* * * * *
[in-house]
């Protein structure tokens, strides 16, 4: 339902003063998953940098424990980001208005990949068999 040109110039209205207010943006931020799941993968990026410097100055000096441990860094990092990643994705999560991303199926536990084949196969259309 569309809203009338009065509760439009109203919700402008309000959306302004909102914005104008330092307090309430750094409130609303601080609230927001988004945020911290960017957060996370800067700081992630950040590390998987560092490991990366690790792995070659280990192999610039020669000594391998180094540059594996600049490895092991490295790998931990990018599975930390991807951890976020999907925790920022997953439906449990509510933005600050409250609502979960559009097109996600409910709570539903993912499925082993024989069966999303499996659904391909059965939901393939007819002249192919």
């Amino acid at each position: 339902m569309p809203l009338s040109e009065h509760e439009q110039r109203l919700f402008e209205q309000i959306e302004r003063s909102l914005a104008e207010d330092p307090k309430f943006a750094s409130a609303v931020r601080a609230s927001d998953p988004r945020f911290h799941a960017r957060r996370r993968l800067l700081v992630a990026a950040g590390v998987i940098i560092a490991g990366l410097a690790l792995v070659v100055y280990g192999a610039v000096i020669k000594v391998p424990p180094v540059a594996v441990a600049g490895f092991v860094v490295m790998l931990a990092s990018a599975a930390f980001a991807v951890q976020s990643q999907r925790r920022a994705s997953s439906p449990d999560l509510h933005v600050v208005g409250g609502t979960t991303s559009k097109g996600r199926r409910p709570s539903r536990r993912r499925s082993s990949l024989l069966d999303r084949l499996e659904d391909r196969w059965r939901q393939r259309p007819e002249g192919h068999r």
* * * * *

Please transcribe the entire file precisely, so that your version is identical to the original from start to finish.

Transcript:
[in-house]
């Protein structure tokens, strides 16, 4: 339902003063998953940098424990980001208005990949068999 040109110039209205207010943006931020799941993968990026410097100055000096441990860094990092990643994705999560991303199926536990084949196969259309 569309809203009338009065509760439009109203919700402008309000959306302004909102914005104008330092307090309430750094409130609303601080609230927001988004945020911290960017957060996370800067700081992630950040590390998987560092490991990366690790792995070659280990192999610039020669000594391998180094540059594996600049490895092991490295790998931990990018599975930390991807951890976020999907925790920022997953439906449990509510933005600050409250609502979960559009097109996600409910709570539903993912499925082993024989069966999303499996659904391909059965939901393939007819002249192919």
């Amino acid at each position: 339902m569309p809203l009338s040109e009065h509760e439009q110039r109203l919700f402008e209205q309000i959306e302004r003063s909102l914005a104008e207010d330092p307090k309430f943006a750094s409130a609303v931020r601080a609230s927001d998953p988004r945020f911290h799941a960017r957060r996370r993968l800067l700081v992630a990026a950040g590390v998987i940098i560092a490991g990366l410097a690790l792995v070659v100055y280990g192999a610039v000096i020669k000594v391998p424990p180094v540059a594996v441990a600049g490895f092991v860094v490295m790998l931990a990092s990018a599975a930390f980001a991807v951890q976020s990643q999907r925790r920022a994705s997953s439906p449990d999560l509510h933005v600050v208005g409250g609502t979960t991303s559009k097109g996600r199926r409910p709570s539903r536990r993912r499925s082993s990949l024989l069966d999303r084949l499996e659904d391909r196969w059965r939901q393939r259309p007819e002249g192919h068999r």